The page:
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Don't bail out Brown for spending enormous public money on HSR instead of on CA schools. Vote NO on Prop. 30.

Original post made by Robert, Another Palo Alto neighborhood, on Oct 30, 2012

Regarding Prop. 30, let's not forget that Gov. Jerry Brown is responsible for a large part of the school funding problem. He's the one that pushed through state funding of the High-Speed Rail boondoggle at enormous and still growing expense to the public, a minimum of $100 billion. And let's not forget the articles that reported that he cynically provided substantial local district perks to State Senate legislators to induce them to vote to support his proposition, which barely passed, 21-17. He thus put California in much deeper debt than it already is. Now he hopes to be bailed out by Prop. 30's tax increases. The money committed to HSR by Brown could have and should have been used for our schools. I refuse to vote to increase my taxes in order to make up for the huge shortfall caused by Brown's poor decision to use an enormous amount of public money for an unnecessary boondoggle, ego-feeding legacy, and union-payback-for-help-in-his-campaign-against-Whitman project, one that is likely to be an albatross around the neck of the state and its citizens for decades to come. A YES vote on Prop. 30 bails Brown out and allows him to get away with his warped priorities. A NO vote on Prop. 30 will hold him accountable for his cynical, wasteful, and self-serving decision on HSR.

Comments (5)

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Posted by Crescent Park Dad
a resident of Crescent Park
on Oct 30, 2012 at 12:11 pm

Have mailed in my ballot and voted NO on both tax measures. It's a shell game folks, plain and simple.

Like this comment
Posted by Anon.
a resident of Crescent Park
on Oct 30, 2012 at 1:23 pm

Why spin this in the context of bailing out Brown ... it's not Brown that needs bailing out, it's our schools.

I agree with you mostly on High-Speed Rail, but rail is the fastest most efficient way to transport freight on the scale that American cities are spread apart ... assuming the HSR is at least partially for freight transport, and we do need investment in improving our infrastructure.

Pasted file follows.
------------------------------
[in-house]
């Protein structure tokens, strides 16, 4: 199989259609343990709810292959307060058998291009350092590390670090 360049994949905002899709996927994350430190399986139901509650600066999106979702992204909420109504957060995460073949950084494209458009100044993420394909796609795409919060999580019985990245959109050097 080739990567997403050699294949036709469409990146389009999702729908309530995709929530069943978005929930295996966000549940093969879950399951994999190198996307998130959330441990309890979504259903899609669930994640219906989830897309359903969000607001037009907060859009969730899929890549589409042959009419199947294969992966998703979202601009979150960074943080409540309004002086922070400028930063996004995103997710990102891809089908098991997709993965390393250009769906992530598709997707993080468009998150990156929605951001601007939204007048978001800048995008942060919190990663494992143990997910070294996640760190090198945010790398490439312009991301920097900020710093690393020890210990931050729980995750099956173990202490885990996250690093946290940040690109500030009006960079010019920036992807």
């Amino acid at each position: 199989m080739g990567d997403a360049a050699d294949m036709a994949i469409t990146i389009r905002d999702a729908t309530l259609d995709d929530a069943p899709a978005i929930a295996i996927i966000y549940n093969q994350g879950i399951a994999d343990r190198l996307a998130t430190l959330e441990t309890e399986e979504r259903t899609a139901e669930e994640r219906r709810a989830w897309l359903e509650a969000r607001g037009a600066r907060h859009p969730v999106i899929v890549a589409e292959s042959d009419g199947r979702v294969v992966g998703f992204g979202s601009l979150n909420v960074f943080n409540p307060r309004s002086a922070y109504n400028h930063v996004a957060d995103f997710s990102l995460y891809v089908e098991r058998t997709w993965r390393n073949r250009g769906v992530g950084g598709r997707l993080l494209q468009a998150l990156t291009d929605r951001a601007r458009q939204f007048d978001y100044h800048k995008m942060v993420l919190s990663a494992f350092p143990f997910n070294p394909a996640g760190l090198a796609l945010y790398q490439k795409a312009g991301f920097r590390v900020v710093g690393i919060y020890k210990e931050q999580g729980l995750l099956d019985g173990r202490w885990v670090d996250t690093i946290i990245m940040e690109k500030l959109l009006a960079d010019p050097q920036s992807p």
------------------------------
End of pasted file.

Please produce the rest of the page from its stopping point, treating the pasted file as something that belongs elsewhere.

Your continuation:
My complain about HSR has always centered around the plan for the Peninsula corridor, which is absurd to have it running up whole Peninsula where the trains currently run.

There was an interesting program on PBS the other night called Race 2012, about the political race and the question of race. It is clear that much of this Conservative economic concentration is about NOT paying for children's education that we - mostly older, mostly white, mostly taxed American feel that are not indicative of our values and who will sustain what we think of as our American legacy. The problem is that killing the public schools is like cutting off our noses to spite our faces.

Jerry Brown when he was running for office said he was going to find out whether when the question is put to Americans whether they will pay for their country or not. At least if we say no it should be understood for what it is.

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Posted by Ducatigirl
a resident of Old Palo Alto
on Oct 30, 2012 at 2:04 pm

I am so disappointed in Jerry Brown. But, then, he never had children and probably doesn't have a real clue about the school situation.

Also, he has lived in Tokyo, and should k ow that it takes a huge, huge city like that for HSR to even break even. Some countries, such as Spain, France, and Germany, find their HSR is losing money. Germany discontinued its ICE (intercity express) line years ago. The only place in this country that it might reasonably work,is the East Coast Megalopolis area. It really requires an enormous amount of ridership to pay for itself.

I honestly do not think Jerry Brown studied this well enough. HSR could well sink itself and the state. As could the current school situation

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Posted by anecdote annie
a resident of Stanford
on Oct 30, 2012 at 2:10 pm

"Germany discontinued its ICE (intercity express) line years ago."

Wrong again as usual, ducatigirl:
Web Link
"ICE trains operate all over Germany, with connections to neighboring countries.
With a maximum speed of 300 km/h (186 mph) these high-speed trains connect major German cities at hourly intervals. International ICE trains connect Germany with Austria (Wien, Innsbruck), Belgium (Brussels, Liège), Denmark (Copenhagen, Arhus), France (Paris), the Netherlands (Arnhem, Utrecht, Amsterdam) and Switzerland (Zürich, Interlaken)."

But don't you have a story about how you were riding on an ICE train and something happened or your husband meta man on an ICE train who told him that HSR dosen't work????

Like this comment
Posted by Nora Charles
a resident of Stanford
on Oct 30, 2012 at 8:15 pm

Nora Charles is a registered user.

I'm with you, Robert. And I voted for Brown--twice!

Sorry, but further commenting on this topic has been closed.

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